Nakamura Jyakuemon, Arashi Rikan and Arashi Kitsusaburō in the Sogamono, Chō chidori Soga no jitsuroku

Portrait of Kirino Toshiaki

 Japanese Color Woodblock Print

Nakamura Jyakuemon, Arashi Rikan and

Arashi Kitsusaburō in the Sogamono,

Chō chidori Soga no jitsuroku, 1879

by Hasegawa Sadanobu II

Portrait of Saigō Takamori

IHL Cat. #802
About This Print
Source: with thanks to John Fiorillo and Peter Ujlaki for identifying the play, confirming the actors and their roles and filling in the blanks in my information about this print.

The three middle panels of a pentatych (missing two panels shown below) depicting the actors Nakamura Jakuemon II, Arashi Rikan IV and Arashi Kitsusaburô IV in the play Chō chidori Soga no jitsuroku (A True Tale of Butterflies and Plovers), a tale based on the revenge of the Soga brothers - a Sogmono 曽我物.

As noted by John Fiorillo, "The title incorporates the crests or symbols associated with the two avenging brothers - Soga no Gorō  (曾我の五郎) = Chō  (蝶), butterflies and Soga no Jūrō (曾我の十郎" = Chidori (千鳥), a species of plover]."

Depicted from right to left in this collection's three panels are Nakamura Jakuemon II (代目 中村雀右衛門, 1841-1895) as Wada Yoshimori (和田義盛); Arashi Rikan IV ( 四代目 嵐璃寛, 1837-1894) as Ōiso no Tora (大磯ノとら) [Ōiso no Tora Gozen 大磯虎御前] and Arashi Kitsusaburô IV (四代目 嵐橘三郎, 1841-1915) as Ōji (お時).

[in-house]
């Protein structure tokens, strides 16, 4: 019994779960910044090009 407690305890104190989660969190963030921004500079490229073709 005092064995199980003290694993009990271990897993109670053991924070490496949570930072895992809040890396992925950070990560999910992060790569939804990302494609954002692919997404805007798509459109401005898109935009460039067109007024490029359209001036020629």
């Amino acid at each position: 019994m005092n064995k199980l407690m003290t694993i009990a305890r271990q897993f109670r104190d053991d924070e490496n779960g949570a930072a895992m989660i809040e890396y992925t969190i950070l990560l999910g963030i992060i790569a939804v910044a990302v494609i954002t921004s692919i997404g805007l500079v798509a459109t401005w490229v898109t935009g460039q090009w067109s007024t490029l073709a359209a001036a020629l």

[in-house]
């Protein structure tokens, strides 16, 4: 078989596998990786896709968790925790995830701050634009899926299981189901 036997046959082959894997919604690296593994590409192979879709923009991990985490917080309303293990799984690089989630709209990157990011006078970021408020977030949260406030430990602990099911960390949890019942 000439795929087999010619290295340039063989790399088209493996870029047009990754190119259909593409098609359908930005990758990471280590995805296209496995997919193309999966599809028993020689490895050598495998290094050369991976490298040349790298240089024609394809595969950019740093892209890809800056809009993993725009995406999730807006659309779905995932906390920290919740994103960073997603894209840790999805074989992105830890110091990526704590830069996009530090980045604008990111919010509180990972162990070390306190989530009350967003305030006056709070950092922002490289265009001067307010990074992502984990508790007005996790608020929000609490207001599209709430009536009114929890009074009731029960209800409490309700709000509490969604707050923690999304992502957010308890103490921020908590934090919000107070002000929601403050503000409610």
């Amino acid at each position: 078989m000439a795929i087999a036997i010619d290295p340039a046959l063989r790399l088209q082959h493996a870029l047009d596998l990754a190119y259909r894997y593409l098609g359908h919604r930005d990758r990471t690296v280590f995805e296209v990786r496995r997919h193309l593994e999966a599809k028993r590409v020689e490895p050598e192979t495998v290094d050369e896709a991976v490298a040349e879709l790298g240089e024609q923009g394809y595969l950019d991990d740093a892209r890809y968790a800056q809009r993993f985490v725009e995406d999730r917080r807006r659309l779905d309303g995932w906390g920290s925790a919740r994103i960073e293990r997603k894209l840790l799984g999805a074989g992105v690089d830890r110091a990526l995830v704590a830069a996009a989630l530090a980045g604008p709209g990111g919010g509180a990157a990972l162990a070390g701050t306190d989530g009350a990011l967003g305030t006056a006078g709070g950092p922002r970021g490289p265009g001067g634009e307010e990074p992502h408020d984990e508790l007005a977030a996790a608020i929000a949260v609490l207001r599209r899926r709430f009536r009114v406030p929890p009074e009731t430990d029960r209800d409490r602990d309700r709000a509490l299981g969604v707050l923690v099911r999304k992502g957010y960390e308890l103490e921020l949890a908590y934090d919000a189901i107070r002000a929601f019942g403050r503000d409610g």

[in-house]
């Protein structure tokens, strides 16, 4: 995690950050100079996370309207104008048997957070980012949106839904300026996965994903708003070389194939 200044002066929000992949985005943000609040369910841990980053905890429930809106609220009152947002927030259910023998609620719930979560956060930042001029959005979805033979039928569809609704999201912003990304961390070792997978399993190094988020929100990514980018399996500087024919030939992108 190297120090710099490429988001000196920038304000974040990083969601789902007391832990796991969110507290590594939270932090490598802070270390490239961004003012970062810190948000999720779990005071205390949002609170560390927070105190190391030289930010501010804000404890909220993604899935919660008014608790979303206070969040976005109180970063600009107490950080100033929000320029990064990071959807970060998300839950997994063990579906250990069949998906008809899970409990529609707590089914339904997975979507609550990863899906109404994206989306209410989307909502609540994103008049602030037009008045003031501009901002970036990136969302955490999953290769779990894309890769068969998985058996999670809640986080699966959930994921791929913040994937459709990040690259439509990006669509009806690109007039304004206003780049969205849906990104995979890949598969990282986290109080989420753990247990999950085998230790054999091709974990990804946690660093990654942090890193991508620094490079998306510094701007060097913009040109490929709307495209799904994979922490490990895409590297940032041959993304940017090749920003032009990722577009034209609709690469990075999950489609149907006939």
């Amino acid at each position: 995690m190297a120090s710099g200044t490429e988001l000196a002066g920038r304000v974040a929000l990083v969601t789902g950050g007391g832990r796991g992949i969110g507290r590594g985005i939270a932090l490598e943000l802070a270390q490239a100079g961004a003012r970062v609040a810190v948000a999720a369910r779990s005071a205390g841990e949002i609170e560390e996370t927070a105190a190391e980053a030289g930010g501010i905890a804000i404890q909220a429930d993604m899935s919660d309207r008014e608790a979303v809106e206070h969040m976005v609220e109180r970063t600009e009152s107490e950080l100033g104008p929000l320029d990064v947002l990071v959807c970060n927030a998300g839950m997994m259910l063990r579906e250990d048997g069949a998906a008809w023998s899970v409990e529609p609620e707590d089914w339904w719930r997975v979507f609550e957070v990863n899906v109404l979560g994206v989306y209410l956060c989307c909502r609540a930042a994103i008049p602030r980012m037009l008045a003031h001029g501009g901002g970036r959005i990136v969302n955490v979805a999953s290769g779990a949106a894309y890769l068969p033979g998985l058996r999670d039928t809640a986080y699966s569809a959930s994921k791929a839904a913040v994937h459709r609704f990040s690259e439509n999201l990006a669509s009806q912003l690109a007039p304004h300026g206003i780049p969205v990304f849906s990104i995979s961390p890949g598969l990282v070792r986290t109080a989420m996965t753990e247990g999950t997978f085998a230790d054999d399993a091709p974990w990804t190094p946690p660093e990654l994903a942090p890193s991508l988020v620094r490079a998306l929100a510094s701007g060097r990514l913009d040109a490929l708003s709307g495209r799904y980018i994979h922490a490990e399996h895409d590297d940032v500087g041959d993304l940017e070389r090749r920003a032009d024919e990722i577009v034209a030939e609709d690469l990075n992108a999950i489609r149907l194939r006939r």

The play was staged at the Ebisu-za , one of five kabuki theaters at the time in the Dotonbori neighborhood iŌsaka, in March 1879.1

cartouche detail - right, center and left panels
click on image to enlarge

The Left and Right Panels of the Pentatych

missing left panel of pentatych
Nakamura Fukusuke III as
Ema Koshirō Yoshitoki
image source: Hankyu Culture Association No. 中S241-05
missing right panel of pentatych

Enjaku Jitsuka as Soga Sukenari

image source: Hankyu Culture Association  No. 中S241-01

                                                    click on images to enlarge

1 National Diet Library The Meiji and Taisho Eras in Photographs

Source: website of Kabuki21

Dramas or dances based on the famous revenge of the Soga brothers. The 28th of the 5th lunar month of 1193 (the 28th of June 1193 in the western calendar), the brothers Soga Gorō Tokimune and Soga Jūrō Sukenari killed Kudō Saemon Suketsune, who assassinated their father in 1175. This revenge occurred during a hunting party organized at the foot of Mt. Fuji by Kudō, with Minamoto Yoritomo as the guest of honour. The Soga brothers became Kabuki heroes during the 18th century and countless of dramas were produced with their sekai.1 It was a custom for all the Edo theaters to produce a sogamono as new year program. The Soga brothers' sekai was used from January up to the end of May. The two characters are highly stylized: Gorō is impetuous, wears costumes decorated with butterflies and is usually played in the aragoto style.2 Jūrō is refined, wears costumes decorated with plovers (chidori) and is usually played in the wagoto style.3